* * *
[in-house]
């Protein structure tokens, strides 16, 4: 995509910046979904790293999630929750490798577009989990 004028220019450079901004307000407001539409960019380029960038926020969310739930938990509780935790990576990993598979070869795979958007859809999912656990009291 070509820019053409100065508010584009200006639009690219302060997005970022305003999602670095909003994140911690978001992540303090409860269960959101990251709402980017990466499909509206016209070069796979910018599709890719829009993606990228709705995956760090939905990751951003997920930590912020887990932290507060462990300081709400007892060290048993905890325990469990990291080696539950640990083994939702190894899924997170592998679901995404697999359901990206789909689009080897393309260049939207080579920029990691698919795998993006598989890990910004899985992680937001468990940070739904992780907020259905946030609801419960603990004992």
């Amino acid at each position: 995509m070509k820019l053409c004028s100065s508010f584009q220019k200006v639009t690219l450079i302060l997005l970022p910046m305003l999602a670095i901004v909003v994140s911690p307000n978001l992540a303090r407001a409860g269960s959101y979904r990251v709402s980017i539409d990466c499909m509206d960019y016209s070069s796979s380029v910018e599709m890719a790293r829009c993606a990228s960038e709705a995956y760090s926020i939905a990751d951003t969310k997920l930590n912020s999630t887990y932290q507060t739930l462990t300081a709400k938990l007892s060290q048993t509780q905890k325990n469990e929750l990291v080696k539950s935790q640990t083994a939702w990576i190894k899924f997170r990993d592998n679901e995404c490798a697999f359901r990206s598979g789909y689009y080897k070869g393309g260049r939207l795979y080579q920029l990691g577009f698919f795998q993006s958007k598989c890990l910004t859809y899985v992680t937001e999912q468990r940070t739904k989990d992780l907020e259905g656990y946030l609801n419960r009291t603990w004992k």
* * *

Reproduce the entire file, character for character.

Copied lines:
[in-house]
């Protein structure tokens, strides 16, 4: 995509910046979904790293999630929750490798577009989990 004028220019450079901004307000407001539409960019380029960038926020969310739930938990509780935790990576990993598979070869795979958007859809999912656990009291 070509820019053409100065508010584009200006639009690219302060997005970022305003999602670095909003994140911690978001992540303090409860269960959101990251709402980017990466499909509206016209070069796979910018599709890719829009993606990228709705995956760090939905990751951003997920930590912020887990932290507060462990300081709400007892060290048993905890325990469990990291080696539950640990083994939702190894899924997170592998679901995404697999359901990206789909689009080897393309260049939207080579920029990691698919795998993006598989890990910004899985992680937001468990940070739904992780907020259905946030609801419960603990004992």
């Amino acid at each position: 995509m070509k820019l053409c004028s100065s508010f584009q220019k200006v639009t690219l450079i302060l997005l970022p910046m305003l999602a670095i901004v909003v994140s911690p307000n978001l992540a303090r407001a409860g269960s959101y979904r990251v709402s980017i539409d990466c499909m509206d960019y016209s070069s796979s380029v910018e599709m890719a790293r829009c993606a990228s960038e709705a995956y760090s926020i939905a990751d951003t969310k997920l930590n912020s999630t887990y932290q507060t739930l462990t300081a709400k938990l007892s060290q048993t509780q905890k325990n469990e929750l990291v080696k539950s935790q640990t083994a939702w990576i190894k899924f997170r990993d592998n679901e995404c490798a697999f359901r990206s598979g789909y689009y080897k070869g393309g260049r939207l795979y080579q920029l990691g577009f698919f795998q993006s958007k598989c890990l910004t859809y899985v992680t937001e999912q468990r940070t739904k989990d992780l907020e259905g656990y946030l609801n419960r009291t603990w004992k």